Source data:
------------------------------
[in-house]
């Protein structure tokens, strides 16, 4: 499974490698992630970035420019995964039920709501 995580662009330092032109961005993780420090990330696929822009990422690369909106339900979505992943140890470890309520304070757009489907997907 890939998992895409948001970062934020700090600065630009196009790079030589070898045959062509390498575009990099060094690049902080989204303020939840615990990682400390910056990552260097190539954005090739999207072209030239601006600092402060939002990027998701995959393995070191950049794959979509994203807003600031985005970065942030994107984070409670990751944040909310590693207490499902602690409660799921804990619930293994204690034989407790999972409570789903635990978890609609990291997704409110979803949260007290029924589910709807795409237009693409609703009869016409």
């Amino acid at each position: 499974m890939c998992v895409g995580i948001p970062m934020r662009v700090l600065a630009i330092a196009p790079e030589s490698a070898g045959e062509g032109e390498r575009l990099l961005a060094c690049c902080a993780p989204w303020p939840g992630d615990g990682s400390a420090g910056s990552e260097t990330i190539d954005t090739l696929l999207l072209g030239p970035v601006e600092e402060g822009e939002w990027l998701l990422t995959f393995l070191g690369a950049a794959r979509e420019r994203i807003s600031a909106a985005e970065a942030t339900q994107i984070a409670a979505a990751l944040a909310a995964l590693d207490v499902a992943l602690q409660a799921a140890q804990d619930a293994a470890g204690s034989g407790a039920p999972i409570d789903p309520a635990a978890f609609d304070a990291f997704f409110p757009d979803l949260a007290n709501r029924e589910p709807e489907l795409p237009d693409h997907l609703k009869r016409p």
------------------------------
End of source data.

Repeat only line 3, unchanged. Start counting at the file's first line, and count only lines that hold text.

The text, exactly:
């Amino acid at each position: 499974m890939c998992v895409g995580i948001p970062m934020r662009v700090l600065a630009i330092a196009p790079e030589s490698a070898g045959e062509g032109e390498r575009l990099l961005a060094c690049c902080a993780p989204w303020p939840g992630d615990g990682s400390a420090g910056s990552e260097t990330i190539d954005t090739l696929l999207l072209g030239p970035v601006e600092e402060g822009e939002w990027l998701l990422t995959f393995l070191g690369a950049a794959r979509e420019r994203i807003s600031a909106a985005e970065a942030t339900q994107i984070a409670a979505a990751l944040a909310a995964l590693d207490v499902a992943l602690q409660a799921a140890q804990d619930a293994a470890g204690s034989g407790a039920p999972i409570d789903p309520a635990a978890f609609d304070a990291f997704f409110p757009d979803l949260a007290n709501r029924e589910p709807e489907l795409p237009d693409h997907l609703k009869r016409p």